Further to Judith Judd's article ("11-year-olds shun homework for TV", 17 November), are primary schoolteachers setting the right homework?
If a nine-year-old is set a book-based project (a bibliography being asked for), but there are no school library books, no books in the home and the public library is too far away to be visited safely by a child on his or her own, what then?
Parents are asked to help as the child needs guidance, but if they find the public library's small stock of relevant books has already been borrowed by other parents quicker off the mark, do they then have to find time to guide the child through reference books (which can't be borrowed) and wait around until the child has written out the information required?
The child's success depends entirely on the parents' willingness and ability to help. So much help is required that one feels the homework has become the parents' rather than the child's, or that the parents rather than the teacher are doing the teaching.
Schools should not set book-based projects until children are old enough to visit public libraries on their own. If primary schoolchildren are set homework based on their own experiences and imaginations and are taught to construct an essay and express themselves clearly, this is surely sufficient preparation for the rigours of secondary school homework.
I appreciate that your journalists Fran Abrams and Judith Judd ("And now, a lesson from our sponsor", 16 November) feel it important to sound a warning note about what they fear is unchecked commercialism in education, but they fail to distinguish between marketing promotion and sponsorship.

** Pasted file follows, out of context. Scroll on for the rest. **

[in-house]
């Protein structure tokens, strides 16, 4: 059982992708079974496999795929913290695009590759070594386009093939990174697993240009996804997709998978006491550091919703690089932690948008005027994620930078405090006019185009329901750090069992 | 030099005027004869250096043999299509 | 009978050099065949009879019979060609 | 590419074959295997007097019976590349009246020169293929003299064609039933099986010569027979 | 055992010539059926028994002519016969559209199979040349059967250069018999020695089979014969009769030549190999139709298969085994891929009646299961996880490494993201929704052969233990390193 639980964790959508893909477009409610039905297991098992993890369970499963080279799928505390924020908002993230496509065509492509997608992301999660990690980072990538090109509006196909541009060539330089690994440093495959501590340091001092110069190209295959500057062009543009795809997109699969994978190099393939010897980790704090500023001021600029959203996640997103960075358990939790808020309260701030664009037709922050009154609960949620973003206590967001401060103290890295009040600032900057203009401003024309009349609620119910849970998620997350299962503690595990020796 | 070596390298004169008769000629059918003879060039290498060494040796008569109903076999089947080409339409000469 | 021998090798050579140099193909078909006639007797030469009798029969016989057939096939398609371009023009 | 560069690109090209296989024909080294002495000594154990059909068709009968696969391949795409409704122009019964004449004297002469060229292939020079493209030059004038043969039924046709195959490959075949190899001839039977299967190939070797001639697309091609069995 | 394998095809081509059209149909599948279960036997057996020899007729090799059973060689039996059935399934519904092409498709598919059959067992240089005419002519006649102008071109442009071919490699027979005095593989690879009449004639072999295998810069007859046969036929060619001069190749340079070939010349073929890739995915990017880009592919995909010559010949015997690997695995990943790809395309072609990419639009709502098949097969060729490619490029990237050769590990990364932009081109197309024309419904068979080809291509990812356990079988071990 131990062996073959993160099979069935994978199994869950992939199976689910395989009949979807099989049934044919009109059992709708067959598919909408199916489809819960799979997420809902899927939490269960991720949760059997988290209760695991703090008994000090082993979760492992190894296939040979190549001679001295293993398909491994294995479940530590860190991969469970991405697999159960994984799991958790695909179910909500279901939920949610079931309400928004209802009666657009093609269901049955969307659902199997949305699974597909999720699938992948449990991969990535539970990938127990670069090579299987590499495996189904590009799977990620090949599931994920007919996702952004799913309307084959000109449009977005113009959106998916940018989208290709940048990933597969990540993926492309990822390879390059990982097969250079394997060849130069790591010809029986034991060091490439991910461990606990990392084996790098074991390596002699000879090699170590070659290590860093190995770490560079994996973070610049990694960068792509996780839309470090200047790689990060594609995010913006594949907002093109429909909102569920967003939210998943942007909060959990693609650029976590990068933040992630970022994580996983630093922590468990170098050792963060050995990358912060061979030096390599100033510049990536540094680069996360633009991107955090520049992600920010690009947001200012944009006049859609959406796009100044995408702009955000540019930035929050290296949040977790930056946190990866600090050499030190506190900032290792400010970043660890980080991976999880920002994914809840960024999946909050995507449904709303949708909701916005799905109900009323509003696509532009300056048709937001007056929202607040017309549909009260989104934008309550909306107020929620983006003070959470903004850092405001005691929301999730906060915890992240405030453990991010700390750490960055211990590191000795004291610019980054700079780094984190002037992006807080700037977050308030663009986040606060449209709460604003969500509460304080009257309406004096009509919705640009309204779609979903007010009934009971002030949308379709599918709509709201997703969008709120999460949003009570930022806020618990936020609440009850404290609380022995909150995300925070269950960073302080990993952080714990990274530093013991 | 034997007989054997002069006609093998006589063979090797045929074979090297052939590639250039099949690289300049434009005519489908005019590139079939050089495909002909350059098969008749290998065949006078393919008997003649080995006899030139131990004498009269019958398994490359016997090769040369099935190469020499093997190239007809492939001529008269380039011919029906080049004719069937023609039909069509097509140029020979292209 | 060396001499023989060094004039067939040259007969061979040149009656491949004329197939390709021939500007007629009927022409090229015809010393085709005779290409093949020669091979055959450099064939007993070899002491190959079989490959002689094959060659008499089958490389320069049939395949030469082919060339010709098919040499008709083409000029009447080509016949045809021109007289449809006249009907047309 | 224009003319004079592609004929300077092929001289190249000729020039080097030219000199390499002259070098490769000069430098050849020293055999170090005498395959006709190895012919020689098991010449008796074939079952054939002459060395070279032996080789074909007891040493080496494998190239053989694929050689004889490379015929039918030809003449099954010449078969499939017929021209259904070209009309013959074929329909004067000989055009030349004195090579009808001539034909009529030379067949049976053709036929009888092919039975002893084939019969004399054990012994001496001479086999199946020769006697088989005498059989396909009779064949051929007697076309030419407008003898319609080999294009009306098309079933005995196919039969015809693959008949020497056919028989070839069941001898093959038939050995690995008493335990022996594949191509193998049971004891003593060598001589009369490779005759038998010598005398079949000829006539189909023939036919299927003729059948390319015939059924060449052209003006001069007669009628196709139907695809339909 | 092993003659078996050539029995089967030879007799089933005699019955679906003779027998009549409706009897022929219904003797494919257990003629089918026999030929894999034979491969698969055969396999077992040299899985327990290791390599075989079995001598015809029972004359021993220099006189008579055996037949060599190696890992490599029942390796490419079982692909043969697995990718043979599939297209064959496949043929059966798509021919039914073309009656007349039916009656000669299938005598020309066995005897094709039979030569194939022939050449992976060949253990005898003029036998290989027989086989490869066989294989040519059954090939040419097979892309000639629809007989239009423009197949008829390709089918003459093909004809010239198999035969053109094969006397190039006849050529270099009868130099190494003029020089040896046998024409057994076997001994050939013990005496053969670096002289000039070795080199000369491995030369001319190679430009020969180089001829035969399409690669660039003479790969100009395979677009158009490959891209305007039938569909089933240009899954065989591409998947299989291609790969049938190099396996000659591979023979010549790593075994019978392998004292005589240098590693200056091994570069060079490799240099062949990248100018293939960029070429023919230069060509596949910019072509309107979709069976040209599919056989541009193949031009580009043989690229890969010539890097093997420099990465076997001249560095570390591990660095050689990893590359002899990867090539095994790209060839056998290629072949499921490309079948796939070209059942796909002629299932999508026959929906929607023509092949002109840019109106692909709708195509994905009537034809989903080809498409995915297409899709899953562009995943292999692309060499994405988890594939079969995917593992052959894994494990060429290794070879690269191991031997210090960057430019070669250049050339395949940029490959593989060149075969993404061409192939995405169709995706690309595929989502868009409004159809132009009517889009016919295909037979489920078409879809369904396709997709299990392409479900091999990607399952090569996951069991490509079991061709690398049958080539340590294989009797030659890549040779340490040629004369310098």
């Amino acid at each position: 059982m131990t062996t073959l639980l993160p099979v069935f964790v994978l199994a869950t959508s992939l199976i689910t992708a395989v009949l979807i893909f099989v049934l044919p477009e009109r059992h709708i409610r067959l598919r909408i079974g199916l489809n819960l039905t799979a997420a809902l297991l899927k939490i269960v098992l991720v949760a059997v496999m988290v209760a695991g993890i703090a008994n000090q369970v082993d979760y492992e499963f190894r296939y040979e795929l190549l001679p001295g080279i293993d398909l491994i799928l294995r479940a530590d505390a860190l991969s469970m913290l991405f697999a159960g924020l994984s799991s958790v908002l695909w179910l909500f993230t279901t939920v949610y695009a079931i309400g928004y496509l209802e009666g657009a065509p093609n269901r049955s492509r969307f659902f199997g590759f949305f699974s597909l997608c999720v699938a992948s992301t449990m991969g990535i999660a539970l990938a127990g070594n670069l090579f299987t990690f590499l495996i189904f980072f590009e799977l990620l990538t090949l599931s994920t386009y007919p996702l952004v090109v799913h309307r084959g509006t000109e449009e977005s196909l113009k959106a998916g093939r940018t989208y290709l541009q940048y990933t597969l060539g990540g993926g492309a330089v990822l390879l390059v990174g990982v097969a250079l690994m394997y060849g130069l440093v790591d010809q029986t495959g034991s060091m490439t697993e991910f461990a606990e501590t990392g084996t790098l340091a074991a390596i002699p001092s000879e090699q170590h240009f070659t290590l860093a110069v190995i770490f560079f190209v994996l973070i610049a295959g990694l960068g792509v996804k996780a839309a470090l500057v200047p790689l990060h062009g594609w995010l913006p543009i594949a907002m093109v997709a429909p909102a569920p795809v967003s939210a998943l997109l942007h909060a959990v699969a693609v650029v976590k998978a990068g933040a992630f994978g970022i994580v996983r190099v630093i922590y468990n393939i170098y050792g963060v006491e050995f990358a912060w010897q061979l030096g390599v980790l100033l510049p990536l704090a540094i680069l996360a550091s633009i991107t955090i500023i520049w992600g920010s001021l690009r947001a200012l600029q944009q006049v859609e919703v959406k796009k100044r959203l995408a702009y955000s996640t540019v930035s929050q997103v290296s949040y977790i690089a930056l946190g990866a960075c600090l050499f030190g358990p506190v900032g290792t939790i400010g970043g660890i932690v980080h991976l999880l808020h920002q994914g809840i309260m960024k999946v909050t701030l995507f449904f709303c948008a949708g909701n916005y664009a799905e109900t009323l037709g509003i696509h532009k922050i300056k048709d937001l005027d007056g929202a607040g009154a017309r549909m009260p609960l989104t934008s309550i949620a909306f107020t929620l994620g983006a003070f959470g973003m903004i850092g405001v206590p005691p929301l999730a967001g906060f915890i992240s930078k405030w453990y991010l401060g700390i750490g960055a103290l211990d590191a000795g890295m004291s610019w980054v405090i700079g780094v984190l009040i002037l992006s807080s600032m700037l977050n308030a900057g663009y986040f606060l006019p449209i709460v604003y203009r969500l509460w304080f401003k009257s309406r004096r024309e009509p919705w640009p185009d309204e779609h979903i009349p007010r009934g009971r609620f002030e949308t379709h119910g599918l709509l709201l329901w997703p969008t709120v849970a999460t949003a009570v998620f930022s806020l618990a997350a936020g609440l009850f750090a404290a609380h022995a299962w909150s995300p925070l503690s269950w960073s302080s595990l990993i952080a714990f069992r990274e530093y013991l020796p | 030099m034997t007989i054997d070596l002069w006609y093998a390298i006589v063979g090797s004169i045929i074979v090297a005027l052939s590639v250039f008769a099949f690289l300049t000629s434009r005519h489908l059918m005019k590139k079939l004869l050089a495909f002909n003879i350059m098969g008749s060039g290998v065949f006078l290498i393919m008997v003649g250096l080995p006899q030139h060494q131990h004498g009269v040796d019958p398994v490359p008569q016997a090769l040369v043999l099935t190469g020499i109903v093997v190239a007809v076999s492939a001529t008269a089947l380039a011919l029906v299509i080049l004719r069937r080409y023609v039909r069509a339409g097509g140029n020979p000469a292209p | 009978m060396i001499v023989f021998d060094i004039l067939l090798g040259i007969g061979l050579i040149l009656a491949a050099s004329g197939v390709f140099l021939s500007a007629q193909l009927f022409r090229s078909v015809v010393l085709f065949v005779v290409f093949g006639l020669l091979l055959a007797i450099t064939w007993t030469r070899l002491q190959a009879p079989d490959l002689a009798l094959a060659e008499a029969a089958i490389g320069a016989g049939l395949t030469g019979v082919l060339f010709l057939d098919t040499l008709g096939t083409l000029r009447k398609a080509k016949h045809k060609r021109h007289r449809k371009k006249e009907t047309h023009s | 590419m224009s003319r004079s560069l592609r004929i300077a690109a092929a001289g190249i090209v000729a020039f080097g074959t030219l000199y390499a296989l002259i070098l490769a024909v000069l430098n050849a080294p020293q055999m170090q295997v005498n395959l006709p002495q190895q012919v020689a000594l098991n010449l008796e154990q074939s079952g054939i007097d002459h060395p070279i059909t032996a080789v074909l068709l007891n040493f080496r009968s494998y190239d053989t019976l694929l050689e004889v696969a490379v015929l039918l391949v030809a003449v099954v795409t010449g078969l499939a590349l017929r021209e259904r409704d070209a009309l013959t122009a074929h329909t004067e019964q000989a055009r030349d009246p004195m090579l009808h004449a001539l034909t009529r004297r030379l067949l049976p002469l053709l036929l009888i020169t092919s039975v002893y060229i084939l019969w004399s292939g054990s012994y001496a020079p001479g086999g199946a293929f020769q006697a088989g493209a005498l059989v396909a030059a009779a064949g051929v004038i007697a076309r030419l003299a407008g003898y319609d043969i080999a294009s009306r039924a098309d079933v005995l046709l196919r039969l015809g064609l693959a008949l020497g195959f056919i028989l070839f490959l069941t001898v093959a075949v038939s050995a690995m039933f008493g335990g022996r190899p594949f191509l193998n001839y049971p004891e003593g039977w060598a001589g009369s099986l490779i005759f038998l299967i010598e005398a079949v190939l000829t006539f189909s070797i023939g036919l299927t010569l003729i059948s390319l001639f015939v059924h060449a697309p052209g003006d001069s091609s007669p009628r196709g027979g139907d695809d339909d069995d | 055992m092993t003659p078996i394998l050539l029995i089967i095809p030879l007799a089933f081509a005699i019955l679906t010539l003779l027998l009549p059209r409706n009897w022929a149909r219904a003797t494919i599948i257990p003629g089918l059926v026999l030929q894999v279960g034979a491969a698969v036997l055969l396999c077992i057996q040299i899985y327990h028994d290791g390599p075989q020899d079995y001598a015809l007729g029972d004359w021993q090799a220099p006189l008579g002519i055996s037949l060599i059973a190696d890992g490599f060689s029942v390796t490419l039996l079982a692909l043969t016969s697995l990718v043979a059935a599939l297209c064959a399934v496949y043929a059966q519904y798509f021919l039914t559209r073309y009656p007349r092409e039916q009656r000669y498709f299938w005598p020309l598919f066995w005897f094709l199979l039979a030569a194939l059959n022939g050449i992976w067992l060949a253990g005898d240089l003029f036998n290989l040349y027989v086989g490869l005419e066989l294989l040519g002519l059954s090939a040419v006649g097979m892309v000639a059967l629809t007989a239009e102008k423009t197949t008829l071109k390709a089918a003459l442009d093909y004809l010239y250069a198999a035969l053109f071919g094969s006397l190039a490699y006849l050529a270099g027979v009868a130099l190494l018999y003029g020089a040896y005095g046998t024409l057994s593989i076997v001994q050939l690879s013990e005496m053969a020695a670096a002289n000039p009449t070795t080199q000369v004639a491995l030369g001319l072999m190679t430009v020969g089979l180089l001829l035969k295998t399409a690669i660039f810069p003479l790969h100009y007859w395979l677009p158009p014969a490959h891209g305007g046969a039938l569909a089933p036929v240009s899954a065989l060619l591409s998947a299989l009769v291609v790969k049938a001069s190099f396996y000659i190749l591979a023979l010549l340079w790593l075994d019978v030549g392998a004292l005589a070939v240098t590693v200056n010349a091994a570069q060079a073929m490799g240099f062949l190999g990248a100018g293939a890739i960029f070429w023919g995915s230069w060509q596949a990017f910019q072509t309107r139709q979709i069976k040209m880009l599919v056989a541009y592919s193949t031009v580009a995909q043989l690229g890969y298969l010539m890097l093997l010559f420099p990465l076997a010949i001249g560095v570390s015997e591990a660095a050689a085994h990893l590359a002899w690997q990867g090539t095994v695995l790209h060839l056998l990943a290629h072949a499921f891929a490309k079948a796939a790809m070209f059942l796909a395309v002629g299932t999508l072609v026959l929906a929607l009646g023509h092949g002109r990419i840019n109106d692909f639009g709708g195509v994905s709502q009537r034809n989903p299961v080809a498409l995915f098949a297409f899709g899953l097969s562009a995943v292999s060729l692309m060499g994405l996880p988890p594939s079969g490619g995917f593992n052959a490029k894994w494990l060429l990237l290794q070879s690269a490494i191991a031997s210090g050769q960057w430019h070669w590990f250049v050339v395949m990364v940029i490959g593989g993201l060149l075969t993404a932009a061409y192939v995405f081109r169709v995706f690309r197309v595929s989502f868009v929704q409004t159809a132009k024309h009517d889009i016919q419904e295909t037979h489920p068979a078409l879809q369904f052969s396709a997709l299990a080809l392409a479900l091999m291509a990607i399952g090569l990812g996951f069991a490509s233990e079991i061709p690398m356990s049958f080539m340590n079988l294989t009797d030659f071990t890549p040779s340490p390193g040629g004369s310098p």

The article referred to both bona fide sponsorships and marketing promotions set up by a number of companies. For example, reference was made to the 1993 WH Smith promotion, Free Books for Schools, which offered vouchers for books. At no time did WH Smith suggest that this was anything other than a marketing promotion. There was a huge postbag from delighted teachers, none of whom seemed to fear that this would cause them to bend "the content of lessons or other activities to fit in with" WH Smith's marketing agenda. WH Smith has also sponsored a large number of educational projects in the past 25 years, none of which has a marketing promotion purpose. Two examples are the Poets in Schools scheme and the WH Smith Young Writers' Competition. Poets in Schools has been fully funded by WH Smith since 1971. It costs schools nothing and there is no hidden marketing agenda. The Young Writers' Competition celebrates the excellence of children's writing and their teachers' work. The prizes are pens and cheques, not vouchers, and the children's work is published.
Schools Projects Manager,
London, SW1W 8NR.
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